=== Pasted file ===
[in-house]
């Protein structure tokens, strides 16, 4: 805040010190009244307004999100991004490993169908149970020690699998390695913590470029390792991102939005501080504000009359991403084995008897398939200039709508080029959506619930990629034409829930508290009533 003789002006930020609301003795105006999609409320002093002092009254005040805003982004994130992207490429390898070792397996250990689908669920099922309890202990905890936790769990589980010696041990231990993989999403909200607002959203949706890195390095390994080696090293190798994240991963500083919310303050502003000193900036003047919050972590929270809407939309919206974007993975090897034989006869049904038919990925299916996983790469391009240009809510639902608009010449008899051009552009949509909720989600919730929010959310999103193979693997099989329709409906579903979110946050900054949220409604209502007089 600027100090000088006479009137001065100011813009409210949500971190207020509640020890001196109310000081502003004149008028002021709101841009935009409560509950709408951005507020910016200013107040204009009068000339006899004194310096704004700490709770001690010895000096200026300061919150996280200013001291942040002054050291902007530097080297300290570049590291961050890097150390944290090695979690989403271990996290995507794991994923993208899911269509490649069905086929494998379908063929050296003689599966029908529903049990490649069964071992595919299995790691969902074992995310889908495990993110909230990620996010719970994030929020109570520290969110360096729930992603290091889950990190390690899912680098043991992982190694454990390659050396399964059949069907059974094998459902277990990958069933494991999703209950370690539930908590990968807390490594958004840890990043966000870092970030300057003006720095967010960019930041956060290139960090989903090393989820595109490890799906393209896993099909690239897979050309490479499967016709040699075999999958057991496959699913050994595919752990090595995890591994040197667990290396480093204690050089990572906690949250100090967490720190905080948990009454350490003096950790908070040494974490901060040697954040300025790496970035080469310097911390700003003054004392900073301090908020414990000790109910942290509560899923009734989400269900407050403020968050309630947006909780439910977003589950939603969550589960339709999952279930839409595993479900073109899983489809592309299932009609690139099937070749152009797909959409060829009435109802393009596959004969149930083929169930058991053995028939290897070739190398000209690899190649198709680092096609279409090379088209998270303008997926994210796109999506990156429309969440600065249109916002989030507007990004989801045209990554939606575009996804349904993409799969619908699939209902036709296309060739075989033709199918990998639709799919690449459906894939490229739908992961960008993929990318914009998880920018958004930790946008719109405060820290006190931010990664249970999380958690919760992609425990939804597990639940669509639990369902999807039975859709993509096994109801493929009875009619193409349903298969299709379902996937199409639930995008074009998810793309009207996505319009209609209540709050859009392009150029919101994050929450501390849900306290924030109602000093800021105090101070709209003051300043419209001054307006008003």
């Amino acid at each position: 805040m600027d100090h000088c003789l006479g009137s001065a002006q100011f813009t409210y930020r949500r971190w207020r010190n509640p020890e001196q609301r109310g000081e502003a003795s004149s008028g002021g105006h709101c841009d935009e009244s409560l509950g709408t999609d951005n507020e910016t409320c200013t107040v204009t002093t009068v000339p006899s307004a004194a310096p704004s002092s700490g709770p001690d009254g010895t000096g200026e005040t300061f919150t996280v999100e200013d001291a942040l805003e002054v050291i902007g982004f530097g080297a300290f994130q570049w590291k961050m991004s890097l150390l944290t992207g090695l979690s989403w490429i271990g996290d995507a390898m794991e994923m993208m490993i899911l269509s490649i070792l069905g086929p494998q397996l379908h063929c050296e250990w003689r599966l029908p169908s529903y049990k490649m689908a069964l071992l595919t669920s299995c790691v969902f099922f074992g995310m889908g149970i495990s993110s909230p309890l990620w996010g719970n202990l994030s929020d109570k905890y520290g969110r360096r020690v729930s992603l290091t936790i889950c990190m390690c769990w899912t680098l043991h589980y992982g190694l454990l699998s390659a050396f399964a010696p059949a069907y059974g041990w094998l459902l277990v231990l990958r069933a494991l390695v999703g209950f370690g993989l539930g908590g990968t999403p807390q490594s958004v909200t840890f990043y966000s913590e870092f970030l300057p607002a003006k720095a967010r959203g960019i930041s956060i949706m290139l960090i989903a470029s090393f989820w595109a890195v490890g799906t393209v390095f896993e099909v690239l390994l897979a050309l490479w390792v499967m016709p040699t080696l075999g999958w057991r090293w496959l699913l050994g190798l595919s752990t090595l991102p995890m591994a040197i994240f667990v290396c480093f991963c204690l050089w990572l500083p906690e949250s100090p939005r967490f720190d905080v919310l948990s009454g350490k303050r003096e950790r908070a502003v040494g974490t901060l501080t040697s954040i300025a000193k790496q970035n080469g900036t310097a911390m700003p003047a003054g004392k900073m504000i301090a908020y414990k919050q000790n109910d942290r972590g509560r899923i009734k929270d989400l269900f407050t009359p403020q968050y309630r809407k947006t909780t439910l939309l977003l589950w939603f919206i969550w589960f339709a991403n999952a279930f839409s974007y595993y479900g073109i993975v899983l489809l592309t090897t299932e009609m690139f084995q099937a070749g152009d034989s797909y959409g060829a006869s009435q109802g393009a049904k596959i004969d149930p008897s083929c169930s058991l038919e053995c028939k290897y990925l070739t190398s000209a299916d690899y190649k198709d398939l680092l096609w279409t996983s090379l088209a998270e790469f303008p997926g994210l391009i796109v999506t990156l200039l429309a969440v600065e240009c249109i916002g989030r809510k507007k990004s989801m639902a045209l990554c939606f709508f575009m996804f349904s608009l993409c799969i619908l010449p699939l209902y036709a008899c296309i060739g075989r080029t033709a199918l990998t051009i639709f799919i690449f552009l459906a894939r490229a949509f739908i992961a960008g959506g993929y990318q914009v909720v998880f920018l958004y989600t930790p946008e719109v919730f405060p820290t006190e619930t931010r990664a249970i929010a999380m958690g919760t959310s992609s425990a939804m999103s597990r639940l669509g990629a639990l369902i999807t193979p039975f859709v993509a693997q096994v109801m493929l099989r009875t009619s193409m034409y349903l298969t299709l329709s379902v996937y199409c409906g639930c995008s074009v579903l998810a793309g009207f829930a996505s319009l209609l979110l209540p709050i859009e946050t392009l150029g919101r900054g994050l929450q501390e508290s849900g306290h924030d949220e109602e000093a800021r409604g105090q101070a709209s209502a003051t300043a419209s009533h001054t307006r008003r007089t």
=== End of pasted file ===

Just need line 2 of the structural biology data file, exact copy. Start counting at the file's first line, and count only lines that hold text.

């Protein structure tokens, strides 16, 4: 805040010190009244307004999100991004490993169908149970020690699998390695913590470029390792991102939005501080504000009359991403084995008897398939200039709508080029959506619930990629034409829930508290009533 003789002006930020609301003795105006999609409320002093002092009254005040805003982004994130992207490429390898070792397996250990689908669920099922309890202990905890936790769990589980010696041990231990993989999403909200607002959203949706890195390095390994080696090293190798994240991963500083919310303050502003000193900036003047919050972590929270809407939309919206974007993975090897034989006869049904038919990925299916996983790469391009240009809510639902608009010449008899051009552009949509909720989600919730929010959310999103193979693997099989329709409906579903979110946050900054949220409604209502007089 600027100090000088006479009137001065100011813009409210949500971190207020509640020890001196109310000081502003004149008028002021709101841009935009409560509950709408951005507020910016200013107040204009009068000339006899004194310096704004700490709770001690010895000096200026300061919150996280200013001291942040002054050291902007530097080297300290570049590291961050890097150390944290090695979690989403271990996290995507794991994923993208899911269509490649069905086929494998379908063929050296003689599966029908529903049990490649069964071992595919299995790691969902074992995310889908495990993110909230990620996010719970994030929020109570520290969110360096729930992603290091889950990190390690899912680098043991992982190694454990390659050396399964059949069907059974094998459902277990990958069933494991999703209950370690539930908590990968807390490594958004840890990043966000870092970030300057003006720095967010960019930041956060290139960090989903090393989820595109490890799906393209896993099909690239897979050309490479499967016709040699075999999958057991496959699913050994595919752990090595995890591994040197667990290396480093204690050089990572906690949250100090967490720190905080948990009454350490003096950790908070040494974490901060040697954040300025790496970035080469310097911390700003003054004392900073301090908020414990000790109910942290509560899923009734989400269900407050403020968050309630947006909780439910977003589950939603969550589960339709999952279930839409595993479900073109899983489809592309299932009609690139099937070749152009797909959409060829009435109802393009596959004969149930083929169930058991053995028939290897070739190398000209690899190649198709680092096609279409090379088209998270303008997926994210796109999506990156429309969440600065249109916002989030507007990004989801045209990554939606575009996804349904993409799969619908699939209902036709296309060739075989033709199918990998639709799919690449459906894939490229739908992961960008993929990318914009998880920018958004930790946008719109405060820290006190931010990664249970999380958690919760992609425990939804597990639940669509639990369902999807039975859709993509096994109801493929009875009619193409349903298969299709379902996937199409639930995008074009998810793309009207996505319009209609209540709050859009392009150029919101994050929450501390849900306290924030109602000093800021105090101070709209003051300043419209001054307006008003």